Hepatocellular carcinoma (HCC), the fifth and eighth leading cause of cancer in men and women, respectively, is the second leading cause of worldwide cancer-related deaths, and its incidence rate is still increasing (1,2). Despite the development of treatment strategies such as liver transplantation and hepatic resection, the 5-year survival rate of HCC is thought to be the second lowest among cancers, with less than 16% of patients among all tumor types surviving to 5 years, due to cancer metastasis and recurrence and a lack of effective therapeutic agents (3). Since most HCC patients are in advanced stages when they are diagnosed, the early, accurate and effective diagnosis of HCC would be very helpful for treatment and could improve survival rates (4). However, HCC patients are not diagnosed until they have reached the intermediate or advanced stages of disease. Thus, it is very important to further understand the molecular mechanisms, especially the oncogenic mechanisms, and to develop better diagnostic methods for HCC in the future.
Studies show that many genes are abnormally expressed in cancer patients. Among these oncogenes, Twist1, which encodes a transcription factor that is a member of a protein family involved in the regulation of organogenesis, is reported to play a role in many cancers, such as endometrial cancer (5), breast cancer (6), and liver cancer (7). However, despite these reports, clinical evidence for the relationship between Twist1 and liver cancer is still lacking.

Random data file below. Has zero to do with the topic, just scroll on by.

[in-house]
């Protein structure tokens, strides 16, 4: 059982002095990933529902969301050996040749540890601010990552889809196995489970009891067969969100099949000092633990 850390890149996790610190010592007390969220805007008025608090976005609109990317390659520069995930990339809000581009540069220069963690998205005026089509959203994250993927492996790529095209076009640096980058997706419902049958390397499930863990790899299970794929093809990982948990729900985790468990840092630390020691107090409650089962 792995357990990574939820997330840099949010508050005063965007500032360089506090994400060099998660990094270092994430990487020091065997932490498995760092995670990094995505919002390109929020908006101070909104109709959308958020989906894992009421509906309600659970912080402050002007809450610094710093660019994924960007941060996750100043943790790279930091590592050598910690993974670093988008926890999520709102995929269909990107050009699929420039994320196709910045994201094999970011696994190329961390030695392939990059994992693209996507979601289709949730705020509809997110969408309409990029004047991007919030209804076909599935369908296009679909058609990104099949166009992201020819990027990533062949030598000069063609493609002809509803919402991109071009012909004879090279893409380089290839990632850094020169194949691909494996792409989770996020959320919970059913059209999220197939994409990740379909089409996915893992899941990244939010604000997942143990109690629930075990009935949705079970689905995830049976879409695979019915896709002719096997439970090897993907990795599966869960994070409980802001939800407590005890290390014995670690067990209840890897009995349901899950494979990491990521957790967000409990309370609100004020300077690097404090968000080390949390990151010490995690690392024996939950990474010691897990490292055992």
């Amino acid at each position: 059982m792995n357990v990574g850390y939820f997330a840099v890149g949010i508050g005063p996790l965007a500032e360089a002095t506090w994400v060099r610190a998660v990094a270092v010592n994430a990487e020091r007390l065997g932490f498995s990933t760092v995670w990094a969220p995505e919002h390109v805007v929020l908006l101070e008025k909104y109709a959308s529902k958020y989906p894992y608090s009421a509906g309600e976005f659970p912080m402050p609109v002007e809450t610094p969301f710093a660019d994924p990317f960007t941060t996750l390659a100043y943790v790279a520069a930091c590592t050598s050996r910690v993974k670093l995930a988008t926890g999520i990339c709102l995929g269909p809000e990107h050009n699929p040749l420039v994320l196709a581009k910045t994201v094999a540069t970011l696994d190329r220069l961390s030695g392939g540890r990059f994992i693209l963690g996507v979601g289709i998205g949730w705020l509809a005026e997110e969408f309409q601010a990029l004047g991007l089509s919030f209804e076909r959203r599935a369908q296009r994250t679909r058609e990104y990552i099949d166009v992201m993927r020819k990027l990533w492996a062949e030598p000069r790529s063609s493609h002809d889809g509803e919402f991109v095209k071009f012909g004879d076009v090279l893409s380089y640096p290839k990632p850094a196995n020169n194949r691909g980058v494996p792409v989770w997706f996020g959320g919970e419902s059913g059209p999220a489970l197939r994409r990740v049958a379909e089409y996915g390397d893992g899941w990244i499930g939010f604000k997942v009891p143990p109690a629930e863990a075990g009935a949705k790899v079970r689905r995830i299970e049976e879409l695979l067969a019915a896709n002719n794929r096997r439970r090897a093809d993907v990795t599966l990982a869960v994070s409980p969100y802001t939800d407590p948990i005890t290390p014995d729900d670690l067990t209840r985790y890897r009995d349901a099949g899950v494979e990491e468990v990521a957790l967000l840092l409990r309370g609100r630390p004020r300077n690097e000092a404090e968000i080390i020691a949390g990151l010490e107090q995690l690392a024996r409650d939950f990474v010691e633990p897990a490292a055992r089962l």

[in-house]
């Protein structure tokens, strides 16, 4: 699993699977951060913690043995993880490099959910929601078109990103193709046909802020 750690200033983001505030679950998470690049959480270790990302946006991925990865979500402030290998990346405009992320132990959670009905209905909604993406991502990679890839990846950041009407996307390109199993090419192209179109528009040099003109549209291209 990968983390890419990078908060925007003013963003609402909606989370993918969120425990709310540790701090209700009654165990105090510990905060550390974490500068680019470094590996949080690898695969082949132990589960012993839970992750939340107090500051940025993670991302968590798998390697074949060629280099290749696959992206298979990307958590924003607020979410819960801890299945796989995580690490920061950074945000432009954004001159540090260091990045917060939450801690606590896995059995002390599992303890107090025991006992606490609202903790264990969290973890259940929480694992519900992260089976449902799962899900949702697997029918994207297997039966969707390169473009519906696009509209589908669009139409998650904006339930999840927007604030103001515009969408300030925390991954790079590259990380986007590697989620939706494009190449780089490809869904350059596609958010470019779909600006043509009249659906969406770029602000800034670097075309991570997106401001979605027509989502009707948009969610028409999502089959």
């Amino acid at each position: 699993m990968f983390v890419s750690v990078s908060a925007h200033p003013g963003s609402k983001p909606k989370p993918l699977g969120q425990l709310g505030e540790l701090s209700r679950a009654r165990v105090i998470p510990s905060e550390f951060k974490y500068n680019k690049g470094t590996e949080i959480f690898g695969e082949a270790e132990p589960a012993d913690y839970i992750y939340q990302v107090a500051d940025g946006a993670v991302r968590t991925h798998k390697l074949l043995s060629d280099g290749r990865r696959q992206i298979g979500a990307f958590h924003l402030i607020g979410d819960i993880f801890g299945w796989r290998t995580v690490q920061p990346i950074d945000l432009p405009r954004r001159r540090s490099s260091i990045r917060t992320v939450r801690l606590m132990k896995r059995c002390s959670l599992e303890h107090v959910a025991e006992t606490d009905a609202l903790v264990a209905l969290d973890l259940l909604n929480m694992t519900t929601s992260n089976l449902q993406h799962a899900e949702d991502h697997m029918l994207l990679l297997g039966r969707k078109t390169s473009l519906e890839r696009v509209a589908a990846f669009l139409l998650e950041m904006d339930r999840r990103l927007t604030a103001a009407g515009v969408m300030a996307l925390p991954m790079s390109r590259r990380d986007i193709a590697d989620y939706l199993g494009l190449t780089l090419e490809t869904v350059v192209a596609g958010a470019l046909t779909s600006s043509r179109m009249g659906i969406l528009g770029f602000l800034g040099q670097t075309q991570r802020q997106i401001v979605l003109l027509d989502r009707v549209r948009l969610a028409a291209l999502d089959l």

Recently, a study showed that the expression of Twist1 and another oncogene, SRC-1, which is mainly abnormally expressed in breast cancer (8) and prostate cancer (9), is positively correlated with poor prognosis in human breast cancer (10). SRC-1 is also thought to regulate the expression of Twist during the epithelial-mesenchymal transition (11). However, to the best of our knowledge, no study has focused on the role of SRC-1 in liver cancer and its relationship with Twist1.
In the present study, we aimed to analyze the roles of SRC-1 and Twist1 in liver cancer and explore the correlation of their expression with the prognosis of patients with liver cancer. This study might give evidence for the clinical usefulness of SRC-1 and Twist1 as prognostic factors and might provide new potential tools for both the diagnosis of HCC and the treatment of HCC patients.